One really important practice I was going to list Paul and Blair listed first: keep the game flowing, anything that slows or stops play should be ruled on quickly, handwaved, or revised to be quicker for next time. The exception I would make would be when the slowdown is fun enough to actually become part of the game (see #4).
Here are some practices I don't think anyone mentioned yet and that I think are essential to my game and that I'm good at:
1 Describe Combat
For old school play the randomness of the dice is essential but sometimes puzzling. It's your job as DM to meld these into some sort of sense. Especially in combats. You are in the best position to do this because, unlike players, you have to pay attention to what everyone is doing, you have a sense of what the monsters look and act like, and you have a sense of what tone you want to give players (isolation, desperation, victory). So, I do these things:
- describe hits and misses for both sides
- every few hits/misses back up and reiterate what has happened
- leave critical hits and misses to my own judgement (no charts) so I can come up with whatever ridiculous or awesome things fits the context
- if players make a great suggestion run with it as always
This isn't just for combat either-- missed saves, made saves, reaction rolls, morale rolls-- you are the interpreter of the randomness of the dice.
2 Don't Worry about Time
The single thing that kept me from DMing for years was worrying about how to keep track of rounds, and when to roll for wandering monsters, and when a torch will go out, etc. But I remember now, watching Tarzan movies on TV and trying to see if I could hold my breath as long as he could. Invariably, there would be a cut to a commercial, a cut to a scene happening elsewhere, a flashback, whatever. Tarzan underwater time was not literal time, we, the audience could forget about it to focus on something else for a bit and then be reminded of it with dramatic music and underwater closeups. My D&D is just like that. It isn't a simulation. Time is emotional. Time is narrative. Some specifics:
- If I forget to roll for wandering monsters then other interesting things were most likely happening and it isn't a big deal.
- If I suddenly remember, "Hey, it's been a while since I rolled for encounters," then there is either a lull in action or, more likely, players are dithering about what to do next. A fight to remind them of the danger of the underworld is just what's needed.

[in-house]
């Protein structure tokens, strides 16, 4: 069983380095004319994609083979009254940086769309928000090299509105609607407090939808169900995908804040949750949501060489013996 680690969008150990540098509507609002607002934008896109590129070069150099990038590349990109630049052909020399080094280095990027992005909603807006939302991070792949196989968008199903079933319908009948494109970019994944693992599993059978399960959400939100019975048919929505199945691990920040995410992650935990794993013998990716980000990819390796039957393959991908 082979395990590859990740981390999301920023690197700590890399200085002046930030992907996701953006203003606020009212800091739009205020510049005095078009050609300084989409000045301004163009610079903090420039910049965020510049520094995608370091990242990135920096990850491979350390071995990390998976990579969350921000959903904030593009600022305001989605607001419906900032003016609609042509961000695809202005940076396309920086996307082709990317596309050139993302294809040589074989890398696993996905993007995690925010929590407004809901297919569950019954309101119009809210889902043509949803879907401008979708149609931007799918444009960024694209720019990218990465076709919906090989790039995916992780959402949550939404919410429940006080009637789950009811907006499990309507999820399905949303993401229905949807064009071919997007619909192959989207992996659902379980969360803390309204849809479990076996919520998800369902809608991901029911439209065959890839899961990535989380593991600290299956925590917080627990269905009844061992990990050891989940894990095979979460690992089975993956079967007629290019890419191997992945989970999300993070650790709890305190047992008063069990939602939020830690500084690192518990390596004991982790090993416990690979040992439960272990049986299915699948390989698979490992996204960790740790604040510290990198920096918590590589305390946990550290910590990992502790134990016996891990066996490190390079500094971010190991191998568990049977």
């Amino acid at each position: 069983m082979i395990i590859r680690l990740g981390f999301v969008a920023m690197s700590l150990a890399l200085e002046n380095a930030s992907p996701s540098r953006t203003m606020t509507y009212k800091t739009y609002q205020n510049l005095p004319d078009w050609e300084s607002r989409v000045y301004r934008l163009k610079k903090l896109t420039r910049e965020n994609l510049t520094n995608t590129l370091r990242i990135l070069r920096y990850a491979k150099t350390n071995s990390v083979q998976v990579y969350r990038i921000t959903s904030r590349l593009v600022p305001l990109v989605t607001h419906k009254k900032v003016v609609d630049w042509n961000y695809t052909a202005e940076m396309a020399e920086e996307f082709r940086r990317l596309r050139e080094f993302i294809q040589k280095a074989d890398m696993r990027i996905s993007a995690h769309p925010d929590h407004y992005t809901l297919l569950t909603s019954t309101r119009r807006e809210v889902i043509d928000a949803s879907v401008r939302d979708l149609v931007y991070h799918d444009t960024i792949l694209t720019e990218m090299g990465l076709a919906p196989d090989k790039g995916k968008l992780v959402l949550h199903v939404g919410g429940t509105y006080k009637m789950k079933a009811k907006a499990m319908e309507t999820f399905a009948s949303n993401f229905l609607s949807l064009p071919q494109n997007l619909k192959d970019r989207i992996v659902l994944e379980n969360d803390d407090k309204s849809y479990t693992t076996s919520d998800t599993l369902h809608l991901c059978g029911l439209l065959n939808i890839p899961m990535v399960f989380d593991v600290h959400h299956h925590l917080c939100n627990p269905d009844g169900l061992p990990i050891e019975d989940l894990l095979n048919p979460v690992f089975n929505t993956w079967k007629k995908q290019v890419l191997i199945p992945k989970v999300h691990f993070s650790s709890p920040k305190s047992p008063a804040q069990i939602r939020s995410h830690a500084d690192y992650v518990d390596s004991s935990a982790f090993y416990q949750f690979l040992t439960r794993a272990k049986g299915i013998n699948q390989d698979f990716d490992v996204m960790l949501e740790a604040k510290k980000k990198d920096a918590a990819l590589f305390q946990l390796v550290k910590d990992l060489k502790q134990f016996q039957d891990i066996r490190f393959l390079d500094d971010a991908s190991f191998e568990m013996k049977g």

- If there's a dramatic time for a torch to go out, a spell duration to run out, especially if players mention it, then I might roll to see if that does happen.
3 Try to Engage All Your Players
I don't see myself as a distant arbiter of rules, a neutral judge. I'm there to have fun and see everyone else having fun. The rowdy, confident folks that turn out to be natural party leaders are not a problem. It's the person visiting and playing for the first time, the shy person, or even the person tired from work. So here are some things I try to do:
- I ask folks being quiet to roll initiative for the party
- I ask quiet folks what they are doing. To make sure they aren't talked over and forgotten.
- I'll have characters with little to do (the 1 hp MU who's cast his spell) make rolls for hirelings or npcs in combat
- If I roll a wandering monster I tell the quiet person that they hear something
- I give one session visitors a perk and try to make them essential to the session
- I try to make sure the players know their options "What was the spell you memorized PlayerNoobie? Oh, you're saving it, cool, cool."
Here is a fourth for good measure:
4 Don't Worry About the 4th Wall
If breaking it is fun, do it. This I learned from Jeff Reints. My hireling traits chart can result in some real doozies: hirelings with no feet, bearded women, slobs and pervs. It turns out players quite enjoy rolling to see the results. So, I let them do that during the session when they get hirelings. Other mechanics like pulling Jenga blocks or rolling a big d30 or whatever, if it adds choices, adds excitement, adds fun it gets added. I don't worry so much about ruining the player's sense of disbelief. The right mechanic will oddly make them more engaged. This all works better if you subscribe to my rule 1, because I will rewind a little and then narrate what the result of the goofy mechanic means in the game world, and this probably goes a long way to re-immersing everyone present in the shared daydream.
Other than that I'm not sure I have specific points for this practice.